Bush and the momentum game
The lead in presidential elections now changes faster than ever in an age of swing voters and ubiquitous polls.
As he begins a concerted bid to infuse his presidential campaign with new energy this week, George W. Bush can take comfort in this political reality: Swings in political momentum can happen more quickly, more suddenly than ever before.
Already in this election cycle, the GOP presidential hopeful has seen momentum shift from his campaign to that of Sen. John McCain, back to his, and now, almost tangibly, to Democrat Al Gore's.
Mr. Bush's revised campaign strategy is a multipronged approach that includes a new slogan, a taxing schedule that requires more face time with voters, and a direct pitch to the middle class.
Only time, though, will tell if this recipe will yield that elusive thing called momentum - an uncertain concoction created not only by the candidate, but also by the news media, pollsters, and the electorate itself. Indeed, while Bush has made missteps in the past few weeks that have added to his problems, unusual - and even inexplicable - forces at work in this election are speeding momentum shifts. "This is going to be an episodic election, episodic over thematic," says Democratic pollster Peter Hart. Usually, he says, candidates build momentum over long stretches, but this year is topsy-turvy.
Part of the reason is the sheer closeness of the race: The allegiances of a relatively small number of voters can change who is in the lead. At the same time, rising ranks of independents and swing voters - those without strong party fealty - have contributed to electorate volatility.
Experts point, too, to the explosion of polling in the past decade - especially horse-race surveys - that put greater emphasis on who's up and who's down. And the media - always looking for a new story - grab onto polls as evidence of momentum.
Former CBS political director Martin Plissner says that, as a reporter, "If you've got three stories to do this week, and you've already brilliantly analyzed the prescription-drug plans, why not do a story on the story?" - on the horse race and the latest polls.
Final Big Mo
With the election just 49 days away, turning or keeping the Big Mo has now become critical.
"The one crucial stretch of momentum is the very last one," says veteran GOP strategist Sal Russo. Back in 1980, his candidate, Ronald Reagan, caught a wave of momentum in the closing days of the tight race and sped past President Jimmy Carter. "You've got to get control of the agenda and drive it."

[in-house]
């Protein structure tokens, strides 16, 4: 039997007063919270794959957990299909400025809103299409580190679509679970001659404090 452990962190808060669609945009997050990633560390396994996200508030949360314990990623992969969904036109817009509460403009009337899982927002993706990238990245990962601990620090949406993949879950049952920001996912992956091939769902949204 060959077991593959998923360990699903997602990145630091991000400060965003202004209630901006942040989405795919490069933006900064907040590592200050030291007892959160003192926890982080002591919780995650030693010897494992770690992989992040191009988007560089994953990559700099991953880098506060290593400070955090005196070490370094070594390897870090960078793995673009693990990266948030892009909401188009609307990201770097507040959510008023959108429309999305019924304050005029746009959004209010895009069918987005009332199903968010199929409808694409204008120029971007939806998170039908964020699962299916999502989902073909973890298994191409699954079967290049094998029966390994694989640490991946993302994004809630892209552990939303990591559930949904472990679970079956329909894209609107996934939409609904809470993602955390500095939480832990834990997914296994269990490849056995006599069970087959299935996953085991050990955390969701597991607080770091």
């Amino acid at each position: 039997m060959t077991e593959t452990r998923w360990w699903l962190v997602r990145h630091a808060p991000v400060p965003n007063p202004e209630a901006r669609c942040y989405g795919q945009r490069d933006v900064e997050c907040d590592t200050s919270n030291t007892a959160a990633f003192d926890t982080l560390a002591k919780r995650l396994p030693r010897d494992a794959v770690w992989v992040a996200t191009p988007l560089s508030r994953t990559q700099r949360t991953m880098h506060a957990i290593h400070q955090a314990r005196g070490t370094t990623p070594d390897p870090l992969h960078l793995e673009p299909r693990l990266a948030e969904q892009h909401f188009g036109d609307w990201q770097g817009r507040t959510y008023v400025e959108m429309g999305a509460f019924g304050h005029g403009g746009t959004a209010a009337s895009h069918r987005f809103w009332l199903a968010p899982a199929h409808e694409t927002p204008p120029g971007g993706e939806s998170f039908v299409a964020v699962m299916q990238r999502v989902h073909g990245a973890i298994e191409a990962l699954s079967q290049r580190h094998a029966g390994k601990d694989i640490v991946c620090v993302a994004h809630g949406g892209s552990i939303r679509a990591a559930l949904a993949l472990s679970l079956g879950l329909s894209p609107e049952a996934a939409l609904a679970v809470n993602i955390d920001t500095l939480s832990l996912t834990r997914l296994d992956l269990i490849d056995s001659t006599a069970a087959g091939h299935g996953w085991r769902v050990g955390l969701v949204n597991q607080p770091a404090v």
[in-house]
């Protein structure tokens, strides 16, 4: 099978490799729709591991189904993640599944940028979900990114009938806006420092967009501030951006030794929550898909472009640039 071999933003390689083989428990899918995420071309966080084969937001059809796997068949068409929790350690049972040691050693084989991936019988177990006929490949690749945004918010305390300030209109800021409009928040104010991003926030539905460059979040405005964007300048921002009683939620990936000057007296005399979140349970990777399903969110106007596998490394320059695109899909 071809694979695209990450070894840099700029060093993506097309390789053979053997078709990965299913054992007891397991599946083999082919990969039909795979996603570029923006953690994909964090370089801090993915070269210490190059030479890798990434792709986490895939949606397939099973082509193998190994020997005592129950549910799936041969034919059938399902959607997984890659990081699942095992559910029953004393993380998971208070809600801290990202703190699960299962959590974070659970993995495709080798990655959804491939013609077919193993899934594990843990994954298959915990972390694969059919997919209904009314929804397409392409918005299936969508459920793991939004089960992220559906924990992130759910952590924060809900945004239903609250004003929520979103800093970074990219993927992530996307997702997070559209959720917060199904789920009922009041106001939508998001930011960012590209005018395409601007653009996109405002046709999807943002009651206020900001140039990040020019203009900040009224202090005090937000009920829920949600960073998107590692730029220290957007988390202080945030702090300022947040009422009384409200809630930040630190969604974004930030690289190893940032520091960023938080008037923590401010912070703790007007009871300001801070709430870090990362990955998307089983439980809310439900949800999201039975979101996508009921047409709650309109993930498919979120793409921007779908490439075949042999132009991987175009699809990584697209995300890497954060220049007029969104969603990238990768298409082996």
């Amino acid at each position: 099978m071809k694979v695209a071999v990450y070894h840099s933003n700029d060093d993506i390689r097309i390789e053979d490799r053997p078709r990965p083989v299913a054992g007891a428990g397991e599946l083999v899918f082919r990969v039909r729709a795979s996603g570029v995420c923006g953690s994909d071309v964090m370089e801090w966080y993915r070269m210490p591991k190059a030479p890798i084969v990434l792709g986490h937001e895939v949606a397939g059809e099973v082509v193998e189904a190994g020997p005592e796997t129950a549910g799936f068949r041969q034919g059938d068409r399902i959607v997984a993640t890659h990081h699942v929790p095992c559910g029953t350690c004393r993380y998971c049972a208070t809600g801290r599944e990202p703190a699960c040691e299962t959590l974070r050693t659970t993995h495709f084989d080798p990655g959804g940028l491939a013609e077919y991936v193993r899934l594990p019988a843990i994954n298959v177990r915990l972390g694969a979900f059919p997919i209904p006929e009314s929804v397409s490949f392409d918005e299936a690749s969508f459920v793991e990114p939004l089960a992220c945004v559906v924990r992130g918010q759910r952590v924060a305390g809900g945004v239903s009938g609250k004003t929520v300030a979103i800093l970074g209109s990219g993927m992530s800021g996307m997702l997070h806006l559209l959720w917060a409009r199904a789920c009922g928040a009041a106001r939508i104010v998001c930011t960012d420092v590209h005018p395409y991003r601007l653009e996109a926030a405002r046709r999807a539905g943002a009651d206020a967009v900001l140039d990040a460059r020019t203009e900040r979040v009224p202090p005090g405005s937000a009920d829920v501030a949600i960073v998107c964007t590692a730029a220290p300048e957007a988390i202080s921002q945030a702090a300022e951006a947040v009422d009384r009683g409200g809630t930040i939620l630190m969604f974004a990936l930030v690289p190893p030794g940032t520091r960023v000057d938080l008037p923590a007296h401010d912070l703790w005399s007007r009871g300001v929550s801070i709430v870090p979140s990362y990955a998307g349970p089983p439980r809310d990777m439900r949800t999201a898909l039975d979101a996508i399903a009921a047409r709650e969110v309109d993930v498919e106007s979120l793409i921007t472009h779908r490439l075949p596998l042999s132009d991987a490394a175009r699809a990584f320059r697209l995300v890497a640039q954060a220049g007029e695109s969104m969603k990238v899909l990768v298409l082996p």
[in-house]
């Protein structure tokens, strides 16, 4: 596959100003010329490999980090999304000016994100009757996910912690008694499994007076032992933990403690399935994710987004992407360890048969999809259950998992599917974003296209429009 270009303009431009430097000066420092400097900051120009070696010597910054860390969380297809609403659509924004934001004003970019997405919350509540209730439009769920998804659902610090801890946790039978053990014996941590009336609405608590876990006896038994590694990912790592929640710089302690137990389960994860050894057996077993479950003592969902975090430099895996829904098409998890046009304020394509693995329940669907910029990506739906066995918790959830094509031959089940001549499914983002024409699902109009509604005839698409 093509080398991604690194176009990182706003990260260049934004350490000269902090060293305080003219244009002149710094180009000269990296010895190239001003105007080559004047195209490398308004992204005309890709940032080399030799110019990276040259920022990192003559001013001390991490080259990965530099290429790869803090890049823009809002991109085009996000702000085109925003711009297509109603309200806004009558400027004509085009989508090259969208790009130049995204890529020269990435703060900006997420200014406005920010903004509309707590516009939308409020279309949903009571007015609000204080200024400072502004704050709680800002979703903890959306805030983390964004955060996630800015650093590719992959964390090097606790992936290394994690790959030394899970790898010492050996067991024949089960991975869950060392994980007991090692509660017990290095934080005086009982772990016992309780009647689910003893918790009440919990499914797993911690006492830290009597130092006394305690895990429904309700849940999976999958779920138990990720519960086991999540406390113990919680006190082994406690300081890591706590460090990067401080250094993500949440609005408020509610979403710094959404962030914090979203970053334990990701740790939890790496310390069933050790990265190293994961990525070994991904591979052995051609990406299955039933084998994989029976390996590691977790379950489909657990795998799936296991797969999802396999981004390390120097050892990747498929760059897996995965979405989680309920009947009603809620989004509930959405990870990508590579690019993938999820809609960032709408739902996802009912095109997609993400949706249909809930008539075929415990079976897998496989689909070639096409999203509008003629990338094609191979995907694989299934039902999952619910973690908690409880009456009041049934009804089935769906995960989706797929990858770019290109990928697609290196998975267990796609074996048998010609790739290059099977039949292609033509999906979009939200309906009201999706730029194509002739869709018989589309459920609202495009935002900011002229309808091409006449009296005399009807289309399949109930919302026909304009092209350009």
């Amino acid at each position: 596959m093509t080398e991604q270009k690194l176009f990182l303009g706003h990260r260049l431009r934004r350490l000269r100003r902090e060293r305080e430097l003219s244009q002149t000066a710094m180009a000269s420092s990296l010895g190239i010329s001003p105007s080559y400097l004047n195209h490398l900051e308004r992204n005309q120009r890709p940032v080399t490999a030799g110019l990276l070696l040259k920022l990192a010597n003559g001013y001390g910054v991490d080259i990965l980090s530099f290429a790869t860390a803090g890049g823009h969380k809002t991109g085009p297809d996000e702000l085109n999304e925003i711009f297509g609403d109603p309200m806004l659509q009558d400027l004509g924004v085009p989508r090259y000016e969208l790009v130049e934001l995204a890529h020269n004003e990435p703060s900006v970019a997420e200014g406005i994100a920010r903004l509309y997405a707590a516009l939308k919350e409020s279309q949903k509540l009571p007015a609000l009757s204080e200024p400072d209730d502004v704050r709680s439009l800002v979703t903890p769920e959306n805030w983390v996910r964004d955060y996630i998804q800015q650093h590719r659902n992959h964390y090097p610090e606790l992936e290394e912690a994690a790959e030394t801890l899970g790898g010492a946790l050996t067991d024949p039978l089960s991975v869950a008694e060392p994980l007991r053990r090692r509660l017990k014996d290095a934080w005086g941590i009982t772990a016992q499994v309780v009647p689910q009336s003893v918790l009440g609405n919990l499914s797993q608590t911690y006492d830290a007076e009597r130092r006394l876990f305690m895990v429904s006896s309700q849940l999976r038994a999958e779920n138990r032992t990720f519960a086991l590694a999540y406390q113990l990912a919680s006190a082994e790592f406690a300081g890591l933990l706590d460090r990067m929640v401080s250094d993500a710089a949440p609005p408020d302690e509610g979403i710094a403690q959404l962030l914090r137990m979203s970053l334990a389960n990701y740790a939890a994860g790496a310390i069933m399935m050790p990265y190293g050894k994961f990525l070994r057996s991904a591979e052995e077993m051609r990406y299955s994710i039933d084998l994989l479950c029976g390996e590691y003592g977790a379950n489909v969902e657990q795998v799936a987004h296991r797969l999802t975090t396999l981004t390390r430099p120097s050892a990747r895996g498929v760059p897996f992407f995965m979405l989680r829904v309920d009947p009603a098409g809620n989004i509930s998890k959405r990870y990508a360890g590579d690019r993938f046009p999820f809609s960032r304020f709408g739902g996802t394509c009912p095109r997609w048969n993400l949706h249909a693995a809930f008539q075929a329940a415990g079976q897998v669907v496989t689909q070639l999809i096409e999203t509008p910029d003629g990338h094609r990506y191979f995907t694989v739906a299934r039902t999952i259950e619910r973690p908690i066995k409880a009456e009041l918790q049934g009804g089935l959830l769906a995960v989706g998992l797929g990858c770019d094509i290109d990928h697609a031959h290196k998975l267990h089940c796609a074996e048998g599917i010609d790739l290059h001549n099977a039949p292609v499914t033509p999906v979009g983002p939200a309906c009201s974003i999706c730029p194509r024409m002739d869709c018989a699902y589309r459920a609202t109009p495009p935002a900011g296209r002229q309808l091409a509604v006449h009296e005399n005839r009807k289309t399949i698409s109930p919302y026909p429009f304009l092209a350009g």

That's what Bush is trying to do this week. Today he's bound for Oprah Winfrey's show and Florida. Yesterday he was in Arkansas, Kansas, and Illinois talking tax cuts, including his child-tax-credit plan, which would double the current credit for kids to $1,000 each.
With a new slogan, "Real Plans for Real People," and a white paper called "Blueprint for The Middle Class," Bush is trying to challenge Gore on issues such as education, Social Security, and healthcare - traditional Democratic strengths.
In shifting from a strategy that relied heavily on the issue of character, the Bush camp seems to have accepted a new reality: Gore has largely defused the dark-cloud issue of integrity that hung over him for so long.
The vice president appears to have overcome Bush on the issue of "trust," for example. In June, reports Mr. Hart, Bush held an eight-point lead over Gore. Now Gore has a two-point lead. On "leadership," Bush had a 21-point lead in June. Now it's seven points.
Bush's aides note that the Texas governor will travel 6,076 miles this week - a statistic meant to counter a perception that he's been lackadaisical, especially compared with the peripatetic Gore, who hit the hustings for 24 hours straight on Labor Day. Bush recently boosted his schedule to six days a week.
Indeed, while Gore was lagging badly in the polls last year - and trying to escape the hulking shadow of President Clinton - Bush was raising millions of dollars and looking unbeatable. Critics sniggered when Gore moved his campaign headquarters to Tennessee and started wearing khaki and burnt umber.
Now things are different. Certainly the Bush camp is partly to blame for the momentum swing. It took hits over its handling of the debates. There was also Bush's off-color criticism of a newspaper reporter, which he didn't intend the public to hear. "All of a sudden you can't believe how many voters hear that remark and react to [it]," says Hart.
In a close race, more emphasis is put on the candidates and their conduct - both the kudos they get and the flubs they make. Besides next month's debates, Hart says, the election will come down to details. "There are going to be little things that people will latch onto," he says, "and use as guiding posts throughout this election."
(c) Copyright 2000. The Christian Science Publishing Society